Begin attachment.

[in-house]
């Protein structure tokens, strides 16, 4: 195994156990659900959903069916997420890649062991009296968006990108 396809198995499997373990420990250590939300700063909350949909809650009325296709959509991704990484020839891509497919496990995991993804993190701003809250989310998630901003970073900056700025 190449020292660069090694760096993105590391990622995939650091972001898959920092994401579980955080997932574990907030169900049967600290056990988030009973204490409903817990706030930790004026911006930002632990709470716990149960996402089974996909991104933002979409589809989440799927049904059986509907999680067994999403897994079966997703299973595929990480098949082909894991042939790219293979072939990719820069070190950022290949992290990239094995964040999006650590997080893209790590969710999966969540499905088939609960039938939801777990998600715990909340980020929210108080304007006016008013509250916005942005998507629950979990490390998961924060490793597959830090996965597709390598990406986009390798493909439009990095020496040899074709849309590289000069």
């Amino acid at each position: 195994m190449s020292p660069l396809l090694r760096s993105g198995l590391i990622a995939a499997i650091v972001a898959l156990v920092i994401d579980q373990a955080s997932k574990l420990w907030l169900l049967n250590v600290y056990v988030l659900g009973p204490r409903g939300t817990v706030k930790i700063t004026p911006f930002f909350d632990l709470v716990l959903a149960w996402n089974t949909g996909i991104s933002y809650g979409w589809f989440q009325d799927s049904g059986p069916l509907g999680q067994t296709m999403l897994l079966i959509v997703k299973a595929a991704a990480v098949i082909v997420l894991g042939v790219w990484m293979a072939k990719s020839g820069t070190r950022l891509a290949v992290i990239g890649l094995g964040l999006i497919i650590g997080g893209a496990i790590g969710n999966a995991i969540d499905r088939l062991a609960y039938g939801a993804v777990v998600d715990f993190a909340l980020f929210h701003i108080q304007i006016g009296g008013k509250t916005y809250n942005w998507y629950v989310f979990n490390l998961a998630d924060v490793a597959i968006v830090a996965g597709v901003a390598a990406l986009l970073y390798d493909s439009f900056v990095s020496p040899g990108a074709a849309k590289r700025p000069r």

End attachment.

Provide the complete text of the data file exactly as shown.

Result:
[in-house]
């Protein structure tokens, strides 16, 4: 195994156990659900959903069916997420890649062991009296968006990108 396809198995499997373990420990250590939300700063909350949909809650009325296709959509991704990484020839891509497919496990995991993804993190701003809250989310998630901003970073900056700025 190449020292660069090694760096993105590391990622995939650091972001898959920092994401579980955080997932574990907030169900049967600290056990988030009973204490409903817990706030930790004026911006930002632990709470716990149960996402089974996909991104933002979409589809989440799927049904059986509907999680067994999403897994079966997703299973595929990480098949082909894991042939790219293979072939990719820069070190950022290949992290990239094995964040999006650590997080893209790590969710999966969540499905088939609960039938939801777990998600715990909340980020929210108080304007006016008013509250916005942005998507629950979990490390998961924060490793597959830090996965597709390598990406986009390798493909439009990095020496040899074709849309590289000069």
């Amino acid at each position: 195994m190449s020292p660069l396809l090694r760096s993105g198995l590391i990622a995939a499997i650091v972001a898959l156990v920092i994401d579980q373990a955080s997932k574990l420990w907030l169900l049967n250590v600290y056990v988030l659900g009973p204490r409903g939300t817990v706030k930790i700063t004026p911006f930002f909350d632990l709470v716990l959903a149960w996402n089974t949909g996909i991104s933002y809650g979409w589809f989440q009325d799927s049904g059986p069916l509907g999680q067994t296709m999403l897994l079966i959509v997703k299973a595929a991704a990480v098949i082909v997420l894991g042939v790219w990484m293979a072939k990719s020839g820069t070190r950022l891509a290949v992290i990239g890649l094995g964040l999006i497919i650590g997080g893209a496990i790590g969710n999966a995991i969540d499905r088939l062991a609960y039938g939801a993804v777990v998600d715990f993190a909340l980020f929210h701003i108080q304007i006016g009296g008013k509250t916005y809250n942005w998507y629950v989310f979990n490390l998961a998630d924060v490793a597959i968006v830090a996965g597709v901003a390598a990406l986009l970073y390798d493909s439009f900056v990095s020496p040899g990108a074709a849309k590289r700025p000069r």